The NFL has a serious problem: There are too many misinterpretations regarding how defenders can hit offensive players.
On Monday, Ravens safety Bernard Pollard(notes) became the latest player questionably penalized with a personal foul when he was flagged for an apparent helmet-to-helmet hit during the third quarter against Jacksonville. Like many of the recent calls on similar plays, Pollard's penalty came at a critical juncture.
Early in the second half with Jacksonville leading 6-0, Pollard was flagged on a third-and-7 play. Instead of having to punt following an incompletion, Jacksonville kept the ball, took another six minutes off the clock and drove for a field goal and a nine-point lead. In an eventual 12-7 victory for the Jaguars, that field goal and the extra six minutes Jacksonville milked off the clock were crucial.
While replays show that Pollard's helmet may have slightly touched the bottom of Deji Karim's(notes) headgear, there was nothing flagrant about the safety's actions. Pollard did not spear, launch or lead with the head. However, because of the NFL's heavy emphasis on protecting defenseless players, too much power over the outcome of a game has been subsequently been put on a call that is virtually impossible to distinguish in live action.
Don't get this wrong: The problem is not with the officials themselves. Calling this play is harder than interpreting a charge/block call in basketball. If you blink or are viewing the play at the wrong angle, you can get it wrong. That's perfectly human.
This is also not to say that the emphasis is wrong. The league is correct in pushing defensive players to use better technique by leading with the shoulder rather than the head. However, this call needs to be subject to review. Yes, it's adding another play to the seemingly endless list of situations that are reviewed, but this one is too important because it usually happens in too critical a moment. Just as it did Monday night, this usually happens in a critical third-and-long situation in close games where a blitz is called. Not only is the automatic first down a killer for the defense, but the 15 yards that goes with it is huge.
Practically the exact same play happened in the Oct. 10 Monday night game between Chicago and Detroit, when Bears linebacker Brian Urlacher(notes) was called for a 15-yard penalty. That play contributed to a touchdown drive for the Lions that put them ahead in the second half and gave them momentum.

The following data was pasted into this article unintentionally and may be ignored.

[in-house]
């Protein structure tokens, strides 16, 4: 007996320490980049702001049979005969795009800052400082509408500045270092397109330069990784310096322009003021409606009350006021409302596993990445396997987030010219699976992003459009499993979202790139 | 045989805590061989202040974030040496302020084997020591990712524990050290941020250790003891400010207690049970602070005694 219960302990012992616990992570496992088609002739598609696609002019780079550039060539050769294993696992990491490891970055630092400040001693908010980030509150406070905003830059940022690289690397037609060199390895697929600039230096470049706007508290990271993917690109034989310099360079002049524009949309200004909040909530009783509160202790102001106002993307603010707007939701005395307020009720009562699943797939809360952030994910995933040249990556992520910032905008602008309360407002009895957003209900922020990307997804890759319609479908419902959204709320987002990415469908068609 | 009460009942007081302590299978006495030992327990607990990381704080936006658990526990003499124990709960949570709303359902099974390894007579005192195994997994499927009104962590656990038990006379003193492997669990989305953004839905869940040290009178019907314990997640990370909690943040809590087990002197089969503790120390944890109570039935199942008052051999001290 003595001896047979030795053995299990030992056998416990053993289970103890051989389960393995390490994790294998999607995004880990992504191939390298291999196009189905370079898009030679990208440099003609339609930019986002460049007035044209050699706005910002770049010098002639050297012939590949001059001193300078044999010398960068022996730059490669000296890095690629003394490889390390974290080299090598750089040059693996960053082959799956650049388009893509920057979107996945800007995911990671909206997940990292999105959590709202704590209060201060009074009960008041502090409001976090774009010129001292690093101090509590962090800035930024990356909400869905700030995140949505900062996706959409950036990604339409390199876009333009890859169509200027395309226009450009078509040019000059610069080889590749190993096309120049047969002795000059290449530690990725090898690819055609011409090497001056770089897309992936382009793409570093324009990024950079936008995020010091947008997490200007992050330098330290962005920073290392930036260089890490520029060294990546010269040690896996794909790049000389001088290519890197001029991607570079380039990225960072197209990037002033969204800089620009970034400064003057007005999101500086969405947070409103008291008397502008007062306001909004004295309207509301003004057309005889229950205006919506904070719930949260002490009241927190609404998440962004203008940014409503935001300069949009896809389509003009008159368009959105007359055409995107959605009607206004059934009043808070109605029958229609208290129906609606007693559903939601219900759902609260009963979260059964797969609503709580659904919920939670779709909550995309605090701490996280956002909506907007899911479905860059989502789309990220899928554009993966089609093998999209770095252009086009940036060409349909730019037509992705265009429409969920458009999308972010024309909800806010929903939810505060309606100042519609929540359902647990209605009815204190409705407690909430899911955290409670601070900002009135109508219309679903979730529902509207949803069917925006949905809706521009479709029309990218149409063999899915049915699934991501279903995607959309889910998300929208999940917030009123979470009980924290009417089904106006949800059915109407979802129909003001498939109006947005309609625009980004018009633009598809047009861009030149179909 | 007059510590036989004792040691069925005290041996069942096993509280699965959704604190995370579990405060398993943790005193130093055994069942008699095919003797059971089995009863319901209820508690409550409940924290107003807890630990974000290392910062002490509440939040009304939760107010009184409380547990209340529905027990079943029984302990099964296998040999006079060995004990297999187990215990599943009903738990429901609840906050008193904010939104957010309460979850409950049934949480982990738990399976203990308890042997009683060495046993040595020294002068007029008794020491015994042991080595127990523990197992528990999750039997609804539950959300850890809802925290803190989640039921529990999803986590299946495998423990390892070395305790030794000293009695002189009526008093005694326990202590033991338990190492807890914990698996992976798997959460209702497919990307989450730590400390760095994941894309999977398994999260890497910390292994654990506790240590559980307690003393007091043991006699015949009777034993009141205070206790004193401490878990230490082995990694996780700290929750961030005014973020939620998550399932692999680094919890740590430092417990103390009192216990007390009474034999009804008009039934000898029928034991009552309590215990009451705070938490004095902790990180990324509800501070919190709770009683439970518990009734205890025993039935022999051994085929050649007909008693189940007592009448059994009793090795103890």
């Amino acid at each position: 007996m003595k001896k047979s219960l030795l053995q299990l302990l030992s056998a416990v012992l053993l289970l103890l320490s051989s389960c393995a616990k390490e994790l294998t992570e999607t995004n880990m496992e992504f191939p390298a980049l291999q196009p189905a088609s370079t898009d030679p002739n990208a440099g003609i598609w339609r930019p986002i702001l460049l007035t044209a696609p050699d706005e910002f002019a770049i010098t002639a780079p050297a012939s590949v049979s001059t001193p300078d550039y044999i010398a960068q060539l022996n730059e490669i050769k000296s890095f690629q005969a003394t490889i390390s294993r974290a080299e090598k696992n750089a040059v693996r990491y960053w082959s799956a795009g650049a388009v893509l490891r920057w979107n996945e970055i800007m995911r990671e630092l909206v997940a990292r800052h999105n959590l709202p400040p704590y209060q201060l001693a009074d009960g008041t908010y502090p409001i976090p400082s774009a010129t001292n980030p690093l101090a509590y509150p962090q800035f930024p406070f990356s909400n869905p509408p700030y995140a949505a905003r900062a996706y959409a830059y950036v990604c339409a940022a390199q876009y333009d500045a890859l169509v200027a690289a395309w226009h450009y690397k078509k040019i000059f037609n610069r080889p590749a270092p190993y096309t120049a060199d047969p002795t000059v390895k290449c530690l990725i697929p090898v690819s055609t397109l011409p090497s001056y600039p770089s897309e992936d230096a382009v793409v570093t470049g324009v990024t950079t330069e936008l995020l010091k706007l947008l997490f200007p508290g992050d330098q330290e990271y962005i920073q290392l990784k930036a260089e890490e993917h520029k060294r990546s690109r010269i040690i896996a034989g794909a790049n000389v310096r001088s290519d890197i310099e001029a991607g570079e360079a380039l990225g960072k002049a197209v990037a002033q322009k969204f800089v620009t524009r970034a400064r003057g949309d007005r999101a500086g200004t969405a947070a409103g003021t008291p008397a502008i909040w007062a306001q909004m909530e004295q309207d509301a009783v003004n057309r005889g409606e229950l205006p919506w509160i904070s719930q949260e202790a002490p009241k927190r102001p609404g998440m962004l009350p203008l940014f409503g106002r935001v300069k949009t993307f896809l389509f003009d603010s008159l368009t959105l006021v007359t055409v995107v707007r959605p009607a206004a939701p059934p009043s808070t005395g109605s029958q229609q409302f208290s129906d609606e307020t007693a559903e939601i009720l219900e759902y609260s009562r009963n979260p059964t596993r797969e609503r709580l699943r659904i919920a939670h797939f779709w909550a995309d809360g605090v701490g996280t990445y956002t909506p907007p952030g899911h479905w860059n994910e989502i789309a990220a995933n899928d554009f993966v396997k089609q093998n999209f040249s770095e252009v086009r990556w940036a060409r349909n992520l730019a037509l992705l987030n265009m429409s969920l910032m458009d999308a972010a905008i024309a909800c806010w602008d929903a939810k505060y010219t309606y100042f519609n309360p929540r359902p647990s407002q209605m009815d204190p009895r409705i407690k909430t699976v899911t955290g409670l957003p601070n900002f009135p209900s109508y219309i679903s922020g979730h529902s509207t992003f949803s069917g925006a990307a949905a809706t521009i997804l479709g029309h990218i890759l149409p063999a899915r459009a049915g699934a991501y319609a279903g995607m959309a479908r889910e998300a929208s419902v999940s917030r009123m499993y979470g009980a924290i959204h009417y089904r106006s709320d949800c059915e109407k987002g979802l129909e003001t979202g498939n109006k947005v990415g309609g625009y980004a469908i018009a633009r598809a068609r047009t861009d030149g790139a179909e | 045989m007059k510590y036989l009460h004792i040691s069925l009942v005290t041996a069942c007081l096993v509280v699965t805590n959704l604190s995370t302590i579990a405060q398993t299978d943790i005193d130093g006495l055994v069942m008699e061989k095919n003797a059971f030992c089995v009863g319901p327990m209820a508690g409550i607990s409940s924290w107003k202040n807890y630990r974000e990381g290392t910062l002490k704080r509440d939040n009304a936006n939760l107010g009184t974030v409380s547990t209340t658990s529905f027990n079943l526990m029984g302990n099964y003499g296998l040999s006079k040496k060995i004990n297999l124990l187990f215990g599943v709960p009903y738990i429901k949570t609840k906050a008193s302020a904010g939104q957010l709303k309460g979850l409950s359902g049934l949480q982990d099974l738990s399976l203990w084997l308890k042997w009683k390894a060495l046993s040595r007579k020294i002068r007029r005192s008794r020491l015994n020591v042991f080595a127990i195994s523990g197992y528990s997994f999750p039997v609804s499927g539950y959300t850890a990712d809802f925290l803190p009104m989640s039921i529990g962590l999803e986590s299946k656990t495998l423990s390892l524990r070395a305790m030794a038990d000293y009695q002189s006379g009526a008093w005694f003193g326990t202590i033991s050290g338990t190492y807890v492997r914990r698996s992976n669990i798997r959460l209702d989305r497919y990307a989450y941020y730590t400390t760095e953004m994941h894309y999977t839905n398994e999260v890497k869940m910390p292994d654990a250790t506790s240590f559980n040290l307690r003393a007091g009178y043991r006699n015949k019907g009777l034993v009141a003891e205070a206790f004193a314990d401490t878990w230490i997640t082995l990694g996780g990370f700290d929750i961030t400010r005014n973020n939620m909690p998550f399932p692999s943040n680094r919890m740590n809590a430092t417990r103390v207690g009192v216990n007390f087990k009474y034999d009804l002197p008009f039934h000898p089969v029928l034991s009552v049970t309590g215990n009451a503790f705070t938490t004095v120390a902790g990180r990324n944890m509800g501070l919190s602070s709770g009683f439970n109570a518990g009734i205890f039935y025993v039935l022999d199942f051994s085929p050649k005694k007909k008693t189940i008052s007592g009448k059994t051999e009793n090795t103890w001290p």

The next day, NFL commissioner Roger Goodell was asked about the play. He said he had seen it. When asked if he was troubled about whether the league had gone too far in interpreting the rule, he started his answer by chuckling and then said, in so many words "no." For Goodell, his viewpoint of these plays is mostly through the prism of safety rather than the impact they have on the outcome of games.
In fact, during ESPN's postgame coverage Monday night, studio analyst Trent Dilfer (who is quickly becoming one of the best in the business) did a terrific breakdown of three such bad calls from this weekend's games. The Pollard play was one of the three; all of them came in games decided by less than a touchdown.
Dilfer, a former quarterback who said he suffered 14 concussions in his career and certainly respects the need for safety, concluded that the call needs to be fixed. In a league where there is so much riding on each contest (playoff positioning and jobs for starters), the league can't afford to have a blown interpretation of this call mean so much.
While there is a reasonable argument to be made that any call is subject to interpretation (holding by offensive linemen is a constant complaint among fans), the problem here is that the combination of 15 yards coming at such a critical point makes this call a game-changer. Leaving games up to interpretation isn't good for the league.
As the winless Dolphins prepare to start another coaching search – with their eyes apparently on former Super Bowl-winning coaches Bill Cowher and Jon Gruden – Miami fans should be aware that the feeling is mutual. Both Cowher and Gruden have quietly planted seeds that they would like to return to coaching and are more than open to listening to an offer from Miami owner Stephen Ross. According to two sources in and around the team, former Dolphins quarterback and current CBS studio analyst Dan Marino has been telling Dolphins management that Cowher, an analyst partner, is geared up for a return. Cowher is also close with Ross confidant Carl Peterson. As for Gruden, he was in Miami for a Monday night game in the opening week and told more than a few folks that he'll be ready to go next offseason.
The worst thing about watching Miami coach Tony Sparano endure the bad start that will eventually result in his demise is that he's being left to take all the heat himself. Whether it's Ross, general manager Jeff Ireland or former head of football operations Bill Parcells, no one else who is responsible for this mess is facing the music. Ross barely knows how to address the media, let alone answer questions about how the team will get better. Ireland hasn't spoken publicly since April and talks roughly twice a year, ranking him as one of the three or four least talkative personnel executives in football.
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As for Parcells, who is working for ESPN, his effort to distance himself from the mess he created in Miami is disgusting. Parcells could have done a lot to take pressure off Sparano and even give him some help in the locker room this season (the players have all but quit on Sparano). In addition to Parcells' biggest mistake of taking Jake Long(notes) over Matt Ryan(notes) in 2008, he drafted quarterback Pat White(notes) in 2009 and chose to select pluggers on defense and the offensive line (defensive lineman Jared Odrick(notes), linebacker Koa Misi(notes) and guard John Jerry(notes)) in the 2010 draft rather than, say, take a dynamic offensive threat such as tight end Jimmy Graham(notes). How badly did the Dolphins miss on Graham? The guy played in the same home stadium as the Dolphins.